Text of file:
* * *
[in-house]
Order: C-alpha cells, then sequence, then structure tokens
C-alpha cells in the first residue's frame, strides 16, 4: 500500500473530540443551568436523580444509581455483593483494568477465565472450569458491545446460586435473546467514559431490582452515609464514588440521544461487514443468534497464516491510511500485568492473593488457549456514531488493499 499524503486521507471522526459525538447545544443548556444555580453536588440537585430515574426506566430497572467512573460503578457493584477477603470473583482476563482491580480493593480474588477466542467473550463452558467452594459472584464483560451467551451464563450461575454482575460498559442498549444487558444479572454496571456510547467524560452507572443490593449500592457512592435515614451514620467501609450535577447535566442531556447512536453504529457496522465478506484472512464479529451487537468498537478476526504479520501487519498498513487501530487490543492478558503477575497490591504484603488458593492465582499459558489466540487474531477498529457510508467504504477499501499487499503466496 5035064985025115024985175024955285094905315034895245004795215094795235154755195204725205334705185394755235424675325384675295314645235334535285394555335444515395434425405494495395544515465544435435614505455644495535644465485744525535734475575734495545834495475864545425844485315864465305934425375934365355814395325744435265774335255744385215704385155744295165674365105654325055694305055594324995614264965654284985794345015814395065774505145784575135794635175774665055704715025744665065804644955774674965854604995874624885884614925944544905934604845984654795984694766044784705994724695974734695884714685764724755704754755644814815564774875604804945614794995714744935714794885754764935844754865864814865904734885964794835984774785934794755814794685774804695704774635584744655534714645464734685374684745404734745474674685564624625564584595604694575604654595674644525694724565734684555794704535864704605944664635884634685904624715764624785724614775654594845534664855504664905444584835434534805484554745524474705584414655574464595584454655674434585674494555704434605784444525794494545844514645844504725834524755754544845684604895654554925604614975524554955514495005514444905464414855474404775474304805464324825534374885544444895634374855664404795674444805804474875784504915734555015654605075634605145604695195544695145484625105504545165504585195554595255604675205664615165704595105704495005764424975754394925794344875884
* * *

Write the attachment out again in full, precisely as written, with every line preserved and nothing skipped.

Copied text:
[in-house]
Order: C-alpha cells, then sequence, then structure tokens
C-alpha cells in the first residue's frame, strides 16, 4: 500500500473530540443551568436523580444509581455483593483494568477465565472450569458491545446460586435473546467514559431490582452515609464514588440521544461487514443468534497464516491510511500485568492473593488457549456514531488493499 499524503486521507471522526459525538447545544443548556444555580453536588440537585430515574426506566430497572467512573460503578457493584477477603470473583482476563482491580480493593480474588477466542467473550463452558467452594459472584464483560451467551451464563450461575454482575460498559442498549444487558444479572454496571456510547467524560452507572443490593449500592457512592435515614451514620467501609450535577447535566442531556447512536453504529457496522465478506484472512464479529451487537468498537478476526504479520501487519498498513487501530487490543492478558503477575497490591504484603488458593492465582499459558489466540487474531477498529457510508467504504477499501499487499503466496 5035064985025115024985175024955285094905315034895245004795215094795235154755195204725205334705185394755235424675325384675295314645235334535285394555335444515395434425405494495395544515465544435435614505455644495535644465485744525535734475575734495545834495475864545425844485315864465305934425375934365355814395325744435265774335255744385215704385155744295165674365105654325055694305055594324995614264965654284985794345015814395065774505145784575135794635175774665055704715025744665065804644955774674965854604995874624885884614925944544905934604845984654795984694766044784705994724695974734695884714685764724755704754755644814815564774875604804945614794995714744935714794885754764935844754865864814865904734885964794835984774785934794755814794685774804695704774635584744655534714645464734685374684745404734745474674685564624625564584595604694575604654595674644525694724565734684555794704535864704605944664635884634685904624715764624785724614775654594845534664855504664905444584835434534805484554745524474705584414655574464595584454655674434585674494555704434605784444525794494545844514645844504725834524755754544845684604895654554925604614975524554955514495005514444905464414855474404775474304805464324825534374885544444895634374855664404795674444805804474875784504915734555015654605075634605145604695195544695145484625105504545165504585195554595255604675205664615165704595105704495005764424975754394925794344875884